The Law of Supply and Demand

South Bay:

Could it be that after several years of insanely steep ups and downs in the real estate market, we’re finally starting to see normal sales levels and prices? One could draw that conclusion after looking at the year to date statistics for the first four months of 2024 compared to last year. Instead of crazy double digit increases and decreases the rate of change has slowed to single digits almost everywhere.

The Beach cities have been the exception with a 19% growth in the number of homes sold through April compared to 2023. That compares to an average across the South Bay of 4% growth. That’s a good sign, but sales are still off by about 20% compared to the same period in 2019, the last year of “normal business” prior to the economic turmoil of the pandemic.

Median pricing continues to escalate also, though at a much reduced pace. For the first four months of 2024, year to date median prices increased in the 5%-9% range. This is a considerable drop from price jumps of as much as 29% seen just a few months ago.

Looking back at the historical data shows that when the pandemic first hit median prices were operating on a relatively normal upward path. Monthly gains were modest fractions of a percent. Then the Federal Reserve slashed the interest rates to keep the economy moving, and the median price shot through the ceiling with monthly increases frequently topping 30%.

August of 2022 saw a price peak and median prices have been falling since. There’s a lot of resistance on the part of sellers, of course. But the sales volume remains low by historical standards, and buyers are demanding price cuts to compensate for the higher mortgage interest rates, if nothing else.

Expect to see mixed results over the coming months as prices and interest rates ebb and flow around a fluctuating political scene, both nationally and internationally.

Beach:

Monthly sales volume took an insane 55% leap at the Beach in April, after having fallen 1% in March. Seeing the median price plummet by 13% for the same period helps to explain the shift. It’s an isolated example of the push and pull of prices and interest rates. Buyers will remain constrained in their ability to purchase, either by rates, or by artificially inflated prices, until sellers reach a “need to move” point where they are willing to reduce asking prices.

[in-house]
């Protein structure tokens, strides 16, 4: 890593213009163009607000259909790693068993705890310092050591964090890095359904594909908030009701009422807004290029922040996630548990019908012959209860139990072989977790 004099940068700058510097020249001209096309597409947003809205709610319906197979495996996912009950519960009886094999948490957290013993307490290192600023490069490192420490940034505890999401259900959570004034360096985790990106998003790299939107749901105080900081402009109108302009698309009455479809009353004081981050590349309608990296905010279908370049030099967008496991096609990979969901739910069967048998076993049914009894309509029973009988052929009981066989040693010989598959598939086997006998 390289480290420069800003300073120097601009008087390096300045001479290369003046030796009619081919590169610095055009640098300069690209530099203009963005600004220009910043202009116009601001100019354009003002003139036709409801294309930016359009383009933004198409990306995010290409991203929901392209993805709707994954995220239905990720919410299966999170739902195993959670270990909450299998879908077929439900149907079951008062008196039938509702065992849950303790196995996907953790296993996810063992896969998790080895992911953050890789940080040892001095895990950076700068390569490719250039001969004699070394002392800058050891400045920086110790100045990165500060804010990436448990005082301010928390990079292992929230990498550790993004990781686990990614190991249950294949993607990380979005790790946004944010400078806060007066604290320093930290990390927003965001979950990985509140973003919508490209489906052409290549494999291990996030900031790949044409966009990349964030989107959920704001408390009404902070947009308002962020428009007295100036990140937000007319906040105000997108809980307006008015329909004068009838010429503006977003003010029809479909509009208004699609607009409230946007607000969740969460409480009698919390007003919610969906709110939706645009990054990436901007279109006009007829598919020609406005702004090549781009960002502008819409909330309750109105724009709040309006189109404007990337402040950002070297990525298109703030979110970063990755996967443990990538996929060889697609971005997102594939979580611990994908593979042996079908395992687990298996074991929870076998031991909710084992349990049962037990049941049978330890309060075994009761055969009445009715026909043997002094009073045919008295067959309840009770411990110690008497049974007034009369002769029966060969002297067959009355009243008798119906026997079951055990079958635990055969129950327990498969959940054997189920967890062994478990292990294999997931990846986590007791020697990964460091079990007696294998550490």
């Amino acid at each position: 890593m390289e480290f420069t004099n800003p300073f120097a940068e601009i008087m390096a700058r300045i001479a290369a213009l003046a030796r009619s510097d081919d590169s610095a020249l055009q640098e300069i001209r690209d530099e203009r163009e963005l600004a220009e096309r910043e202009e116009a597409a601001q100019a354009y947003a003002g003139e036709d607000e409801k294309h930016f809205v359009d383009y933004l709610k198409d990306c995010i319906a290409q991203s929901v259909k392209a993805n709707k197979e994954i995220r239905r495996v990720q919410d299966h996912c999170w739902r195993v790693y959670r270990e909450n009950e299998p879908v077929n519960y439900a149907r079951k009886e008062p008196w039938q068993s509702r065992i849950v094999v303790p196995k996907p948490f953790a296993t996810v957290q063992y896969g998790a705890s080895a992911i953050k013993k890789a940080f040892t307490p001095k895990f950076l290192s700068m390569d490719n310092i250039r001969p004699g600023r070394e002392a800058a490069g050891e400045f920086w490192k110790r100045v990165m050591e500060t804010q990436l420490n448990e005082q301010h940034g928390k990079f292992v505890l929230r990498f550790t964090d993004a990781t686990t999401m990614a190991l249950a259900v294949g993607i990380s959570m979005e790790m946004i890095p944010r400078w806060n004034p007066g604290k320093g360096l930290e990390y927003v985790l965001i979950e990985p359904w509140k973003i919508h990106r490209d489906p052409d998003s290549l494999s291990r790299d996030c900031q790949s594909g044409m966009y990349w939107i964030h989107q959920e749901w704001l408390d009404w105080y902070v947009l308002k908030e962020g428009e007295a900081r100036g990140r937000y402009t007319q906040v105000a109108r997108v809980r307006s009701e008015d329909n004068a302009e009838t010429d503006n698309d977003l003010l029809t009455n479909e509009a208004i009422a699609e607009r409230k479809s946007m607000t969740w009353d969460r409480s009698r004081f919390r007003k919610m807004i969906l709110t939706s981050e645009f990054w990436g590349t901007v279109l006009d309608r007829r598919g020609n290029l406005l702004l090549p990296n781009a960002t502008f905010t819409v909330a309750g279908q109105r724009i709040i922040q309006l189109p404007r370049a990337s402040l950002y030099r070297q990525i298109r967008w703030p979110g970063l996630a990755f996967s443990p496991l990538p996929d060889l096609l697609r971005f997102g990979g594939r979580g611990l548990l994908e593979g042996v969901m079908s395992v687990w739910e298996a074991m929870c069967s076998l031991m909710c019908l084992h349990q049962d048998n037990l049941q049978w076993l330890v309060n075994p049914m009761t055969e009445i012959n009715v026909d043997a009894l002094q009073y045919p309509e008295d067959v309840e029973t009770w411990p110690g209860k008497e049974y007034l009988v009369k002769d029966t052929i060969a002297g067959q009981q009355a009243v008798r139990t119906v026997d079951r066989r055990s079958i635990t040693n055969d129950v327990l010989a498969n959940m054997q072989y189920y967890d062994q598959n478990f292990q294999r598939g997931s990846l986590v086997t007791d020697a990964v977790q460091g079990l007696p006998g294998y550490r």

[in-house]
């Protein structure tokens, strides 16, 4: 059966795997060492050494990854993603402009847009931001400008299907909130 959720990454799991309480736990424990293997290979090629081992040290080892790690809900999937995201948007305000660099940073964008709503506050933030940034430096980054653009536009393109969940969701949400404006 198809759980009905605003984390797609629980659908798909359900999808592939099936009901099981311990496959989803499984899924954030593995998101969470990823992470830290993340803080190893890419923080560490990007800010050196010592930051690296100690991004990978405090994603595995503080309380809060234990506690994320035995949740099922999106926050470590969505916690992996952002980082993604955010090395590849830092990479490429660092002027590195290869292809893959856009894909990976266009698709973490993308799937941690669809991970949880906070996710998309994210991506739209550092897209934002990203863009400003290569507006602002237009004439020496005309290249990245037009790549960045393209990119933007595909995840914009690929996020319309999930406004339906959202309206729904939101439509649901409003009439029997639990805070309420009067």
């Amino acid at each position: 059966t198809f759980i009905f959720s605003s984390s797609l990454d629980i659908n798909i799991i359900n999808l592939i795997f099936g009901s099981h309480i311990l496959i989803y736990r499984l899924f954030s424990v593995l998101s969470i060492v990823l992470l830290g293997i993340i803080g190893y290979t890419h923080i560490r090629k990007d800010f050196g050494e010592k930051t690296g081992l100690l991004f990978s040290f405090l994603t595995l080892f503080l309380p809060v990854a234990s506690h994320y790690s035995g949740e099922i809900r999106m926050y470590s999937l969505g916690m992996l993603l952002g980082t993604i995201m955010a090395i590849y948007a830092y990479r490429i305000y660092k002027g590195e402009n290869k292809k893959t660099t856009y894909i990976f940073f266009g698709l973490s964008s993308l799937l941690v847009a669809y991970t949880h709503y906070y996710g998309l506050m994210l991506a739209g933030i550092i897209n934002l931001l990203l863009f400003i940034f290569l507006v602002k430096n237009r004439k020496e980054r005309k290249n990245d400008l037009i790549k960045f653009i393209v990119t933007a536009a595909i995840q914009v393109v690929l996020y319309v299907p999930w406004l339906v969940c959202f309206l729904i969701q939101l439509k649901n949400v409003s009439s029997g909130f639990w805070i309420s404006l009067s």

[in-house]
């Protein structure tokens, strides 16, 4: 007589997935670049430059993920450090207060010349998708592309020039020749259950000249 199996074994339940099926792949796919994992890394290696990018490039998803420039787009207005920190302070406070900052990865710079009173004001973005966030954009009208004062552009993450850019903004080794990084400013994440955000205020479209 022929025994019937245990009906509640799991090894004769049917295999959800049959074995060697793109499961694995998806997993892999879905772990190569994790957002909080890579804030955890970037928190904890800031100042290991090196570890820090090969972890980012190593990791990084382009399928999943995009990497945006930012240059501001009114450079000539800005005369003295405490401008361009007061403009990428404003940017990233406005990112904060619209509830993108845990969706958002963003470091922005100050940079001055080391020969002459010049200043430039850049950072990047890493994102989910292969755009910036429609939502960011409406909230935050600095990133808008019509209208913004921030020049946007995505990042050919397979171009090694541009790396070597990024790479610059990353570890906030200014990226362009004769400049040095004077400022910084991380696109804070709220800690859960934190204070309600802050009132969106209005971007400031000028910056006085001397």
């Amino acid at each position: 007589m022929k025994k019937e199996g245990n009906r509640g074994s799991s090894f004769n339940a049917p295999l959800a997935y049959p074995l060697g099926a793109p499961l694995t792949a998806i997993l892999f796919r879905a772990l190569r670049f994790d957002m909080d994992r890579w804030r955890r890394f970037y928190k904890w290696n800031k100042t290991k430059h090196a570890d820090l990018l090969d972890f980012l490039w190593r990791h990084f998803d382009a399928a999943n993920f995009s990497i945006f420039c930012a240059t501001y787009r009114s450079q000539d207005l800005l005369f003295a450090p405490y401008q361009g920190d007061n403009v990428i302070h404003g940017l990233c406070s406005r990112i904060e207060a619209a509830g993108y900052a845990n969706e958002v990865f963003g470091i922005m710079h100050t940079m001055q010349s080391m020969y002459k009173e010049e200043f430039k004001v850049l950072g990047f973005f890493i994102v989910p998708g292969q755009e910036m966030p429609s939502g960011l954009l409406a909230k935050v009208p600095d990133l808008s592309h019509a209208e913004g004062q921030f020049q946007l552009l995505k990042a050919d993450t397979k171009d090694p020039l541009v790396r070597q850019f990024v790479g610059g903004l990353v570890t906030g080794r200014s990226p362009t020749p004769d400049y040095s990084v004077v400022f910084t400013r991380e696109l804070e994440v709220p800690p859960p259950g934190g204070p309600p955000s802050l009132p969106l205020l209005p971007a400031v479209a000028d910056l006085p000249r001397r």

Year over year sales show a similar response in the comparison to last April—a 31% growth in number of homes sold against a 1% decline in the median price.

Trends are better demonstrated in the year to date statistics. Looking at the first four months of 2024 and comparing to the same period in 2023 shows the sales volume increased by 19% while the median price increased 5%

Making the same comparison between 2019 and 2024 shows a 32% decline in the number of homes sold this year. Median price is sharply higher by 43%.

Harbor:

The Harbor area appears to be stabilizing ahead of the other South Bay areas. April sales volume declined at the Harbor by 4% versus sales in March, while median prices increased 1%. Smaller monthly movement, especially in price, is essential to reduce inflation and put the real estate economy back on a solid footing. It’s hard to argue that inflation is near 2% annually, while real estate prices are escalating at several times that goal.

Clearly there’s still a ways to go considering the April 2024 volume had zero growth compared to last April, and is still 24% below April of 2019. The median price has a similar issue being up 7% over April 2023, while holding at 44% above April of 2019.